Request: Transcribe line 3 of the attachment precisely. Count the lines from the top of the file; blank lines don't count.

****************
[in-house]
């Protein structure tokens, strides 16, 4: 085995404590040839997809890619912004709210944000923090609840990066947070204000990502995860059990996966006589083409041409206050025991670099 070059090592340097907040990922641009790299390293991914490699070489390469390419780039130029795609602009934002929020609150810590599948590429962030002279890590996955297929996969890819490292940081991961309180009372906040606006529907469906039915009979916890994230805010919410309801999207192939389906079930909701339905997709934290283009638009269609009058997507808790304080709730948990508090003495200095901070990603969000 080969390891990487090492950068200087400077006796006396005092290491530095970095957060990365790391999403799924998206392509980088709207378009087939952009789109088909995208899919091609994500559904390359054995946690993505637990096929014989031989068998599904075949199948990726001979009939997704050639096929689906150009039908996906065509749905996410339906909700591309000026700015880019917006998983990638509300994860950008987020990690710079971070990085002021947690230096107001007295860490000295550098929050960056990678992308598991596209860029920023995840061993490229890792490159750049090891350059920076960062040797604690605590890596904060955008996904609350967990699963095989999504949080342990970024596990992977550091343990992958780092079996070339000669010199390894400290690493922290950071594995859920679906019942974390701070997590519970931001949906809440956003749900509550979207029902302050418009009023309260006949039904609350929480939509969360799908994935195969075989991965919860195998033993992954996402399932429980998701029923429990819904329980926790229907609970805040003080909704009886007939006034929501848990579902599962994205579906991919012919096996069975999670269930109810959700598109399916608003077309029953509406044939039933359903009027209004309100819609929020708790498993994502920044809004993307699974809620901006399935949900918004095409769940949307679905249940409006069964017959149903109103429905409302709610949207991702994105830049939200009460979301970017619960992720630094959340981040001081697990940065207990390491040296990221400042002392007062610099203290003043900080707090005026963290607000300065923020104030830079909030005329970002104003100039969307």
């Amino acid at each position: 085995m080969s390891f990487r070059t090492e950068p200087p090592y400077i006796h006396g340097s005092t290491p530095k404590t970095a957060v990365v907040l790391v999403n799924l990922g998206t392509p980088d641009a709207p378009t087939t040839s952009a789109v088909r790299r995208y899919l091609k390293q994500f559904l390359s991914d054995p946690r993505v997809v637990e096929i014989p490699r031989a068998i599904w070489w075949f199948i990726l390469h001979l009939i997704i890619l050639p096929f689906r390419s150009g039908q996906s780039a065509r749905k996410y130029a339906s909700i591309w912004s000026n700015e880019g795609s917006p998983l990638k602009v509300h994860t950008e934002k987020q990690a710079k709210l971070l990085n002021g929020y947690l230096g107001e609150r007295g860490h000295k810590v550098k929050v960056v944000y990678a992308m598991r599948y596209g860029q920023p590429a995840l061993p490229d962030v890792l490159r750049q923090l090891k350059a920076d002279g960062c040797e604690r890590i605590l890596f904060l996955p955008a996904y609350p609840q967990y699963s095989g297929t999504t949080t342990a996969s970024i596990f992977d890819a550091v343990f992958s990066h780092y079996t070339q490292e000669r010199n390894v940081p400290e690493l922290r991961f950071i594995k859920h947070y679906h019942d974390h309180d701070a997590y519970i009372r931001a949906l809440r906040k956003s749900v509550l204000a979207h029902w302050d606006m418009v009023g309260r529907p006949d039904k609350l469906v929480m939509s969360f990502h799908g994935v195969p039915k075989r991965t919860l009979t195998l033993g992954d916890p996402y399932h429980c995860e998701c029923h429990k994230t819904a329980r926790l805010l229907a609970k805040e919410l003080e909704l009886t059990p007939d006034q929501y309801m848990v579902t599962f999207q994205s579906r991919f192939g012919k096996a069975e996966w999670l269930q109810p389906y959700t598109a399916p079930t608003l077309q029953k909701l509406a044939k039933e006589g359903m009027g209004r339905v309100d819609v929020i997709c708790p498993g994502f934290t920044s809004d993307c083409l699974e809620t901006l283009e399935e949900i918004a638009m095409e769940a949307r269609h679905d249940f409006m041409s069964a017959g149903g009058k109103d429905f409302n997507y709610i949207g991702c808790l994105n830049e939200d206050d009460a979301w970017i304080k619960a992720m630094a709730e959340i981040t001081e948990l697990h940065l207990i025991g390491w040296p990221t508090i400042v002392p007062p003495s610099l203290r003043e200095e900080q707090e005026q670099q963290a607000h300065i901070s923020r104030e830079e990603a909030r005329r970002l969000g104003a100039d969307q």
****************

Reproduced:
């Amino acid at each position: 085995m080969s390891f990487r070059t090492e950068p200087p090592y400077i006796h006396g340097s005092t290491p530095k404590t970095a957060v990365v907040l790391v999403n799924l990922g998206t392509p980088d641009a709207p378009t087939t040839s952009a789109v088909r790299r995208y899919l091609k390293q994500f559904l390359s991914d054995p946690r993505v997809v637990e096929i014989p490699r031989a068998i599904w070489w075949f199948i990726l390469h001979l009939i997704i890619l050639p096929f689906r390419s150009g039908q996906s780039a065509r749905k996410y130029a339906s909700i591309w912004s000026n700015e880019g795609s917006p998983l990638k602009v509300h994860t950008e934002k987020q990690a710079k709210l971070l990085n002021g929020y947690l230096g107001e609150r007295g860490h000295k810590v550098k929050v960056v944000y990678a992308m598991r599948y596209g860029q920023p590429a995840l061993p490229d962030v890792l490159r750049q923090l090891k350059a920076d002279g960062c040797e604690r890590i605590l890596f904060l996955p955008a996904y609350p609840q967990y699963s095989g297929t999504t949080t342990a996969s970024i596990f992977d890819a550091v343990f992958s990066h780092y079996t070339q490292e000669r010199n390894v940081p400290e690493l922290r991961f950071i594995k859920h947070y679906h019942d974390h309180d701070a997590y519970i009372r931001a949906l809440r906040k956003s749900v509550l204000a979207h029902w302050d606006m418009v009023g309260r529907p006949d039904k609350l469906v929480m939509s969360f990502h799908g994935v195969p039915k075989r991965t919860l009979t195998l033993g992954d916890p996402y399932h429980c995860e998701c029923h429990k994230t819904a329980r926790l805010l229907a609970k805040e919410l003080e909704l009886t059990p007939d006034q929501y309801m848990v579902t599962f999207q994205s579906r991919f192939g012919k096996a069975e996966w999670l269930q109810p389906y959700t598109a399916p079930t608003l077309q029953k909701l509406a044939k039933e006589g359903m009027g209004r339905v309100d819609v929020i997709c708790p498993g994502f934290t920044s809004d993307c083409l699974e809620t901006l283009e399935e949900i918004a638009m095409e769940a949307r269609h679905d249940f409006m041409s069964a017959g149903g009058k109103d429905f409302n997507y709610i949207g991702c808790l994105n830049e939200d206050d009460a979301w970017i304080k619960a992720m630094a709730e959340i981040t001081e948990l697990h940065l207990i025991g390491w040296p990221t508090i400042v002392p007062p003495s610099l203290r003043e200095e900080q707090e005026q670099q963290a607000h300065i901070s923020r104030e830079e990603a909030r005329r970002l969000g104003a100039d969307q």